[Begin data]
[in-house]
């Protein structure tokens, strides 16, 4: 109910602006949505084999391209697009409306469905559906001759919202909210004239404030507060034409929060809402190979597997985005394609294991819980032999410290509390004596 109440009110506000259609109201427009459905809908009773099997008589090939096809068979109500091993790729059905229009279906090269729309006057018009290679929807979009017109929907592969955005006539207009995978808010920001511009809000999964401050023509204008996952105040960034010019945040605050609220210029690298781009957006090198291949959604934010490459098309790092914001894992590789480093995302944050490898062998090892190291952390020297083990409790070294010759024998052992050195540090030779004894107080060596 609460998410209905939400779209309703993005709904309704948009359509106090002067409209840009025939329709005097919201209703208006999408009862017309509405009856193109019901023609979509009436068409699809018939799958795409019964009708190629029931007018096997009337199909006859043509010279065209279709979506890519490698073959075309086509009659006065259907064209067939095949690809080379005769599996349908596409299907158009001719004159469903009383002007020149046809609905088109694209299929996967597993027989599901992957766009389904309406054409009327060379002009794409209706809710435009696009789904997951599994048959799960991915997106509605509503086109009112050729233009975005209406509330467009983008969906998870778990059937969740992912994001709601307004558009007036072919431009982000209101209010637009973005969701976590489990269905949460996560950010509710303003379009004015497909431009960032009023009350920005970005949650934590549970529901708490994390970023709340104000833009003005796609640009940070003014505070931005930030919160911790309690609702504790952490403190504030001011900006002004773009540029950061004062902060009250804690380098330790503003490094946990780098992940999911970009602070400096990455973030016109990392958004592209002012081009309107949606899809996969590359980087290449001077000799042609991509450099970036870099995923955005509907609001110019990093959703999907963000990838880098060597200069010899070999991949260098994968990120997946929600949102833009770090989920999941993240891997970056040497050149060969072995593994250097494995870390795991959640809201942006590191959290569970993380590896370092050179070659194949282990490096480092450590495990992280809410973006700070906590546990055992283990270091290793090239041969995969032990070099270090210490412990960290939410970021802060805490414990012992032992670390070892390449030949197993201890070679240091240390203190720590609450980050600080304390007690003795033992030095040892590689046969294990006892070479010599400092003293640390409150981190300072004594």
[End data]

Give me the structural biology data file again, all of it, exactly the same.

[in-house]
């Protein structure tokens, strides 16, 4: 109910602006949505084999391209697009409306469905559906001759919202909210004239404030507060034409929060809402190979597997985005394609294991819980032999410290509390004596 109440009110506000259609109201427009459905809908009773099997008589090939096809068979109500091993790729059905229009279906090269729309006057018009290679929807979009017109929907592969955005006539207009995978808010920001511009809000999964401050023509204008996952105040960034010019945040605050609220210029690298781009957006090198291949959604934010490459098309790092914001894992590789480093995302944050490898062998090892190291952390020297083990409790070294010759024998052992050195540090030779004894107080060596 609460998410209905939400779209309703993005709904309704948009359509106090002067409209840009025939329709005097919201209703208006999408009862017309509405009856193109019901023609979509009436068409699809018939799958795409019964009708190629029931007018096997009337199909006859043509010279065209279709979506890519490698073959075309086509009659006065259907064209067939095949690809080379005769599996349908596409299907158009001719004159469903009383002007020149046809609905088109694209299929996967597993027989599901992957766009389904309406054409009327060379002009794409209706809710435009696009789904997951599994048959799960991915997106509605509503086109009112050729233009975005209406509330467009983008969906998870778990059937969740992912994001709601307004558009007036072919431009982000209101209010637009973005969701976590489990269905949460996560950010509710303003379009004015497909431009960032009023009350920005970005949650934590549970529901708490994390970023709340104000833009003005796609640009940070003014505070931005930030919160911790309690609702504790952490403190504030001011900006002004773009540029950061004062902060009250804690380098330790503003490094946990780098992940999911970009602070400096990455973030016109990392958004592209002012081009309107949606899809996969590359980087290449001077000799042609991509450099970036870099995923955005509907609001110019990093959703999907963000990838880098060597200069010899070999991949260098994968990120997946929600949102833009770090989920999941993240891997970056040497050149060969072995593994250097494995870390795991959640809201942006590191959290569970993380590896370092050179070659194949282990490096480092450590495990992280809410973006700070906590546990055992283990270091290793090239041969995969032990070099270090210490412990960290939410970021802060805490414990012992032992670390070892390449030949197993201890070679240091240390203190720590609450980050600080304390007690003795033992030095040892590689046969294990006892070479010599400092003293640390409150981190300072004594």